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Posted on May 5, 2010 in Electronic Games

Wings of Prey – PC Game Review

By Singleton Mosby

Wings of Prey. PC Game. Developed by Gaijin Entertainment. $49.99

Passed Inspection: Beautiful and polished graphics, thrilling aerial-combat, loads of missions.

Failed Basic: The gap between Arcade and Realistic flying-modes is too large: Arcade is fun but not all that satisfying and Realistic is so difficult by comparison that some players may give up before mastering it. Hardcore flight-sim enthusiasts won’t like the fact that all missions begin with the plane already in flight.

After seeing my plane disappear below the waves a dozen times I knew what not to do.

"The Mustang fleeing before two Fockes came into my sights. From barely fifty yards I pumped my death-dealing lead into the narrow fuselage. A flame spurted and the Mustang exploded like a ball of fire. I huddled in my cockpit as the debris from the wrecked Mustang hissed past me."

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That description of combat comes from Alert in the West; a Luftwaffe Pilot on the Western Front by Will Heimann, a Focke-Wulf pilot during the ’44 and ’45 campaigns. You can expect a similar situation in Wings of Prey, flying through the dense smoke left behind by a wrecked plane circling towards the deck, your cockpit’s Perspex smeared with drops of oil that gradually run off. If you are too close when your target explodes, large chunks of debris may damage or even wreck your aircraft. We don’t see many WWII-era flight-sims these days, but that didn’t keep the Russian company Gaijin Entertainment from creating a thrilling, adrenaline-packed and above all beautiful simulated flying experience in Wings of Prey.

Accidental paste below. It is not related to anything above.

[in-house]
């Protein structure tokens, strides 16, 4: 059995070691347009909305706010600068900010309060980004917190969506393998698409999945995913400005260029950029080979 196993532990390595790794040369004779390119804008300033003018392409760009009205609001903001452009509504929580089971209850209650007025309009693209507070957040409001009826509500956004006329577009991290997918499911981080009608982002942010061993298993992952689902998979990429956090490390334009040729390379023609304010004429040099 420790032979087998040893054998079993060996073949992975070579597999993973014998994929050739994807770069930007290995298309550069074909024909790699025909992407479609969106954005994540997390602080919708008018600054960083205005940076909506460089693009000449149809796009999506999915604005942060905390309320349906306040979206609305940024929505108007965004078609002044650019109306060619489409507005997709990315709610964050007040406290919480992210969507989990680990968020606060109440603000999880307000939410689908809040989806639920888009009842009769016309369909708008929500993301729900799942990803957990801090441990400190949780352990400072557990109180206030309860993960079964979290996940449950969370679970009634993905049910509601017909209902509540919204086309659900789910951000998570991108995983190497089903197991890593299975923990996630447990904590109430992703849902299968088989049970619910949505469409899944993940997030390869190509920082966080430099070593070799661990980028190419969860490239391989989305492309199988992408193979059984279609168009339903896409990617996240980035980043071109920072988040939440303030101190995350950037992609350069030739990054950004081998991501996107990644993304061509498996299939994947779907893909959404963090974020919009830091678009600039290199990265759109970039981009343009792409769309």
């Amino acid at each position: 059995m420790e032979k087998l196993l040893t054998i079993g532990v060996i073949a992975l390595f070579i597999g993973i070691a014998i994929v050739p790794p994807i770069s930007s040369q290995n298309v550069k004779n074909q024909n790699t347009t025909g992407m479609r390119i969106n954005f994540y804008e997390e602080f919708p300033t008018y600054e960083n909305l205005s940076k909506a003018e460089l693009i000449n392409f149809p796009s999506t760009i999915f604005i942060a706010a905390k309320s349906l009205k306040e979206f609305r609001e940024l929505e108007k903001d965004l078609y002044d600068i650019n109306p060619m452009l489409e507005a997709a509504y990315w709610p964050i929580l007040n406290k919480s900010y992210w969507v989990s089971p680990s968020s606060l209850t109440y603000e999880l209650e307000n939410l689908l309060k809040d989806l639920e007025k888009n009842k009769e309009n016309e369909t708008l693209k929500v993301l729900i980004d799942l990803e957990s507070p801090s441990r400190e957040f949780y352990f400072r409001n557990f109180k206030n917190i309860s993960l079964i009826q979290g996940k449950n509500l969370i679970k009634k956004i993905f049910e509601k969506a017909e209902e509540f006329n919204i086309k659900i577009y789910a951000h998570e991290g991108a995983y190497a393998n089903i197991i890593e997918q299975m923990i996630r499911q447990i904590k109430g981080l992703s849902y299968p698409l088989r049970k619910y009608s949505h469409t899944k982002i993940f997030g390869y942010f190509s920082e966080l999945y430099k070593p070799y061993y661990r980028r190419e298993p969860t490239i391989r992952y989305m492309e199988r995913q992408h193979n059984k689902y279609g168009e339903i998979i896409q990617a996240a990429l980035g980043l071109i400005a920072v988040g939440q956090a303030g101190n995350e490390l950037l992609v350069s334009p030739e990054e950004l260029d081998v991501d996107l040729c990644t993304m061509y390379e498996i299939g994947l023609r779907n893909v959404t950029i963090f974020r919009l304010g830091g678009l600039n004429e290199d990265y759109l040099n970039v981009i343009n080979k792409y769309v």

During the course of a 50-mission campaign players can fight for British freedom in the Battle of Britain, Russian survival above Stalingrad and Koshun, and achieve the destruction of Nazi Germany with the Americans over Sicily, the Ardennes and Berlin.

For my money, Wings of Prey is the most beautiful and polished flight-sim currently on the market. It offers 44 splendidly crafted and highly detailed aircraft, both fighters and bombers, split equally between the Axis and the Allies, with the emphasis on the Russians. Highly detailed and, for the most part, convincing terrain reflects every corner of embattled Europe. The Dover area, for example, is very convincingly mapped: marvelous landscape, small English villages and the famous white cliffs all add to the immersion. So are most of the other maps although I am a bit critical about some of them.

Stalingrad and the Bulge are not as well done; both of these maps are quite bland. The big cities in the Stalingrad and Leningrad maps are downright ugly and unrealistic; it’s best not get below 1.000 feet when fighting in these areas. The biggest lack in all of the maps, however, is a front line: there is no visual combat or action depicted on the ground.

The sound is very nicely done and switches with the different modes of view. When you are looking from behind the plane-the best angle for keeping a good overview of the situation-you hear the humming of the engine in front of you. From within the cockpit it sounds like you are strapped to a roaring, stamping engine. Push the throttle to the max and then just a bit more and you will hear a delightful scream as your crate jumps forwards. The chattering of machineguns and cannon is altogether different in from both views as well, and I thoroughly enjoyed machineguns blazing to both sides and in front while battling Jerry above the Dover Straits. You can become completely immersed, feeling the reverberation and tilting your head when you take a sharp evasive turn.

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